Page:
Finding the right skin care products can be confusing and frustrating. There are so many creams, ointments, cleansers, toners, and lotions that you can spend hours in the skin care aisle at the store and still have no clue what you should buy.
If you were to take a step back and think about it, though, you might start to realize that many of these products have similar ingredients in common. More importantly, you might also start to realize that many of these common ingredients are simply plant extracts. And if you stop for just a moment more you could realize these plants—fruits, herbs, vegetables, etc—are easily and readily and abundantly available at the grocery store.
More importantly, using herbs (for example) as a skin care treatment method is smart because it carries low risk for side effects (unless you have an allergy, of course). And using herbs have low risk for interactions and overdosing, which are risks that are commonly associated with medical treatments.
With that in mind, here are a few herbs you might consider adding to your daily Clinique Mediluxe hair care regimen.
Calendula actually has quite the history as a medicinal herb. We have evidence that it was actually used by the ancient Romans. All those many years ago, of course, they had less knowledge of its potential benefits and it was actually more commonly used as a garland because of its rich golden color, which they often extracted to imbue as a hue. You might recognize this herb by its other name “Mary’s Gold.”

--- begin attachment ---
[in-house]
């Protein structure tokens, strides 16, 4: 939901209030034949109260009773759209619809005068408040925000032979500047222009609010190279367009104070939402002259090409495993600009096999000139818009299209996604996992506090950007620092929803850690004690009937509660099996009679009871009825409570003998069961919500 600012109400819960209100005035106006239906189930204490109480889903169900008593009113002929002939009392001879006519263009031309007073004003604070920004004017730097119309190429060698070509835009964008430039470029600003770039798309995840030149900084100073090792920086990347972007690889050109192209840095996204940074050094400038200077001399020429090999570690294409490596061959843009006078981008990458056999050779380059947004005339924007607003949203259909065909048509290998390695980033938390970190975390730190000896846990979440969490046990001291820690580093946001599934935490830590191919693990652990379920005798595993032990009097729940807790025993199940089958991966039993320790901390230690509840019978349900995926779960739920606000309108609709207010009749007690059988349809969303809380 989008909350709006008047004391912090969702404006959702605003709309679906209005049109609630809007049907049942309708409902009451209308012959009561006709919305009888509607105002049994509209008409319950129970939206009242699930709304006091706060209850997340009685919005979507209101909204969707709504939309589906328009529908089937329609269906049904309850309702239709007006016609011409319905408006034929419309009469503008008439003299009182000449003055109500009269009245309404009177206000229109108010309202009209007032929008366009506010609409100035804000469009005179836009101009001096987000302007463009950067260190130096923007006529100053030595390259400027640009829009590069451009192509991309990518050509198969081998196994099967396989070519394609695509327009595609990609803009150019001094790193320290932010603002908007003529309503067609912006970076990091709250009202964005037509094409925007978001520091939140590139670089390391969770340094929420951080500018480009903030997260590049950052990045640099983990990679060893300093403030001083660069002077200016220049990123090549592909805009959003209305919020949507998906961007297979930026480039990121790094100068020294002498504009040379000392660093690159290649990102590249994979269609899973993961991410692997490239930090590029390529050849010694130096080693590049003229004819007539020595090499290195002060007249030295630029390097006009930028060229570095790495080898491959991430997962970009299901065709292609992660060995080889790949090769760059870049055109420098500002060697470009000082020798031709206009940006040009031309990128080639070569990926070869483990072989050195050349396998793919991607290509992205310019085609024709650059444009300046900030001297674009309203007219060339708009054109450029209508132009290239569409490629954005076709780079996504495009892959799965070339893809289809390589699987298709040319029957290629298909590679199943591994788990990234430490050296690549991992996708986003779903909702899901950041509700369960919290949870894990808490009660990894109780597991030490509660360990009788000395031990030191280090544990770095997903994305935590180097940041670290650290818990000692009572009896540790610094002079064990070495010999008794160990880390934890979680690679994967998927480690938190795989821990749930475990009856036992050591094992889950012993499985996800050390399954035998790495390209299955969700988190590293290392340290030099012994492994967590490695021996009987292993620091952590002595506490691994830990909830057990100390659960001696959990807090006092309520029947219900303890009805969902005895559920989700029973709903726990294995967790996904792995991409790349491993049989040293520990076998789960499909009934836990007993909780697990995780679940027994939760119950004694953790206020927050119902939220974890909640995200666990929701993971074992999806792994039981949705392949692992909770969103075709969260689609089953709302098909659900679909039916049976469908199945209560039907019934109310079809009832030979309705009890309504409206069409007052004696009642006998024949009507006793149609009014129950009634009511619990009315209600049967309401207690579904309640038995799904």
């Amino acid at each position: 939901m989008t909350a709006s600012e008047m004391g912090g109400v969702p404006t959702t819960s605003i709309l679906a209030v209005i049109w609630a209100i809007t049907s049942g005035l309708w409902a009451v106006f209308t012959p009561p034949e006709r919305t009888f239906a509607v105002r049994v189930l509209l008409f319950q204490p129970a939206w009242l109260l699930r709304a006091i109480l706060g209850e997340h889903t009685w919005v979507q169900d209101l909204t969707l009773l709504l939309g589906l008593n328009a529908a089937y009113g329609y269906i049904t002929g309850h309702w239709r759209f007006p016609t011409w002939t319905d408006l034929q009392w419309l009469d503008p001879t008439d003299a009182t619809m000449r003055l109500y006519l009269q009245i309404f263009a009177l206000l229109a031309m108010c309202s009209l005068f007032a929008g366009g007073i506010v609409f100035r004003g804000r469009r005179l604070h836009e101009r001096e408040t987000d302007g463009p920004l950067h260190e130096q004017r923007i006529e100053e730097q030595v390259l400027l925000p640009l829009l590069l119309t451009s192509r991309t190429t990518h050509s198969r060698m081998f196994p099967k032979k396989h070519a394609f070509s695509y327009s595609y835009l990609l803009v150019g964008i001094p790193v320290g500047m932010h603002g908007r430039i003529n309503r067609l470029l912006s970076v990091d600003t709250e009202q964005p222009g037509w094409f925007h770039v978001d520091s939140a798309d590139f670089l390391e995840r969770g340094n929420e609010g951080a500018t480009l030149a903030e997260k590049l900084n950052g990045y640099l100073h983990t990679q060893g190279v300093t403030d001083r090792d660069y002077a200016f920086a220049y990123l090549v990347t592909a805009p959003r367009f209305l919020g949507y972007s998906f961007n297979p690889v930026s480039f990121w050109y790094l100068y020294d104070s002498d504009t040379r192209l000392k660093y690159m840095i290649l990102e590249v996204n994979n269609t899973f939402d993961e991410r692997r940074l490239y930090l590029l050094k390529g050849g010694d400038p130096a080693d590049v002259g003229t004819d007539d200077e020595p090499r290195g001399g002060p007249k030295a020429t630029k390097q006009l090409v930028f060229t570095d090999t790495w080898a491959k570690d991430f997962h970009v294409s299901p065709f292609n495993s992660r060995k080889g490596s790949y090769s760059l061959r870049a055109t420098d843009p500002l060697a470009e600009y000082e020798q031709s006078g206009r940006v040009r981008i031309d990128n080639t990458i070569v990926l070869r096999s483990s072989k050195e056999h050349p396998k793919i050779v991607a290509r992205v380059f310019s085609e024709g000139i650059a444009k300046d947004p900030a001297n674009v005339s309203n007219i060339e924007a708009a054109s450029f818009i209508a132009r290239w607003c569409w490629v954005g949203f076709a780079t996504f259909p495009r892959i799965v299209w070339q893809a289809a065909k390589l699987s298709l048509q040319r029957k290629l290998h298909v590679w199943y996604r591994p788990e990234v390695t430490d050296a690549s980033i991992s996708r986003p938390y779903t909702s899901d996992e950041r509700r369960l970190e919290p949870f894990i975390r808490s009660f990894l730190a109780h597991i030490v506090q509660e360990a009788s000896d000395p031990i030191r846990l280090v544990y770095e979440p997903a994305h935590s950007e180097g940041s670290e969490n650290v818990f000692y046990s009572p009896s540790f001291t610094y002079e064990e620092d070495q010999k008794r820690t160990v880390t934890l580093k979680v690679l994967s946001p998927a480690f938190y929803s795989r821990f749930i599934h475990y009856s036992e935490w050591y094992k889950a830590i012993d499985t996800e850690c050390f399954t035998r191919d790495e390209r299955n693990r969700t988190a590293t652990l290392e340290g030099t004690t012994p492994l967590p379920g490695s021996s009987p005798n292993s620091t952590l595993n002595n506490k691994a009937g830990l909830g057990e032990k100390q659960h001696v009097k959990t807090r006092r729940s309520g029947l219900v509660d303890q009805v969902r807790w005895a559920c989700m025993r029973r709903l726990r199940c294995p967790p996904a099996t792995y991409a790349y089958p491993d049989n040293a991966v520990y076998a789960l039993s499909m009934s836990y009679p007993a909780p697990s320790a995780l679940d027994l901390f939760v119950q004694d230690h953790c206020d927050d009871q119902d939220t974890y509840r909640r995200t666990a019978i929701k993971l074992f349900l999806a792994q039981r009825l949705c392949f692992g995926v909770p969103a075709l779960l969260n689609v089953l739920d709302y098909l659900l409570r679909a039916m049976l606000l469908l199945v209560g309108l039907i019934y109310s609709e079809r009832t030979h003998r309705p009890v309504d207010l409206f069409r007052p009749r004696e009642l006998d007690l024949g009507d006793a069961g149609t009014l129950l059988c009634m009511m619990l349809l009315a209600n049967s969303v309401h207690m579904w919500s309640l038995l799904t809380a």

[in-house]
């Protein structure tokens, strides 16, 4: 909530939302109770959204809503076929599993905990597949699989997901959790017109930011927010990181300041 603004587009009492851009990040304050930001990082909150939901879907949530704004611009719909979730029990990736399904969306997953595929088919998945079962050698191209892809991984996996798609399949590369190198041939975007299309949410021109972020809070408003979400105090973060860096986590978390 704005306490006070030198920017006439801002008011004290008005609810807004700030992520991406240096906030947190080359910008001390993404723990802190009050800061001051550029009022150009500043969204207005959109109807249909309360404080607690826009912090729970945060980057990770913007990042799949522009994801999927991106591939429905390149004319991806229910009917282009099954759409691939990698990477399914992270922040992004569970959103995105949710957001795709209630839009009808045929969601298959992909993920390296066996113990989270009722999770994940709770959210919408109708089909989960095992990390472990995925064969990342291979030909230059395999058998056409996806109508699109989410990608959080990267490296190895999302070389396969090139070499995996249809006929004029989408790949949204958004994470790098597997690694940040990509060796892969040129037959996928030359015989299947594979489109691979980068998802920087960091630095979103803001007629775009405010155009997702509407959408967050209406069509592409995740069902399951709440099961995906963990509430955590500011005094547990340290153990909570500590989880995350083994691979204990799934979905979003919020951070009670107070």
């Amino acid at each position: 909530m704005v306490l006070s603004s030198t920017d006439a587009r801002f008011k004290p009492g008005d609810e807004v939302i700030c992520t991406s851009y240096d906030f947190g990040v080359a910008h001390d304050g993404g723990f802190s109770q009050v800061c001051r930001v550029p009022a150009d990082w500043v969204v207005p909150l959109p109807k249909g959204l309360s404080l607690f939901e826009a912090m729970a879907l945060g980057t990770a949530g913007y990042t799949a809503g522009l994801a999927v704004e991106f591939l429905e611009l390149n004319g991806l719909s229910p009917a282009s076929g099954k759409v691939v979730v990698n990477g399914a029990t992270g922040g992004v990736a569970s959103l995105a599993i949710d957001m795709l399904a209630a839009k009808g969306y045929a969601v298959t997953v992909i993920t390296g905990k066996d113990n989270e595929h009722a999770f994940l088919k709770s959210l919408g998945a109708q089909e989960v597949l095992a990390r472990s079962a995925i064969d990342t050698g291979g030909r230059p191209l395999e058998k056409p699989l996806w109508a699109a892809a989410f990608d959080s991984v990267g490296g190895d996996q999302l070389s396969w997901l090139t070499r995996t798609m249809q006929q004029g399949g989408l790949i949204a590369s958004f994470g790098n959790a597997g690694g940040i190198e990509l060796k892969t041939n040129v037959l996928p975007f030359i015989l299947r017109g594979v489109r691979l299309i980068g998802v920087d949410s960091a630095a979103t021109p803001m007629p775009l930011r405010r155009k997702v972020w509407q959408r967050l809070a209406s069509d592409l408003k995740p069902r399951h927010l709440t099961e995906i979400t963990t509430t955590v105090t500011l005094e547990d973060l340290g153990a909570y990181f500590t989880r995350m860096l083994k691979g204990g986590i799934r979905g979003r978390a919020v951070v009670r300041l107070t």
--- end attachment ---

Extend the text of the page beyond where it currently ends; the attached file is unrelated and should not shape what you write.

More importantly, though, Calendula was also been used—for several thousand years—as a skin treatment. Ancient societies would cultivate and process the plant into a salve or an ointment which could be used to treat minor cuts or burns or some skin irritations. Calendula oil is commonly used today as both an anti-inflammatory agent and an anti-tumor agent.
Speaking of anti-inflammatory herbs, Gotu Kola is a small, herbaceous perennial native to wetlands in Asia. We have evidence the herb was used in Ayurvedic medicine (India) as well as in African and Chinese medicine. Also known as Asian pennywort or Indian pennywort (of course), it is actually a common ingredient of the local cuisine and has long believed to aid in the treatment of psoriasis, chronic venous insufficiency, and varicose veins.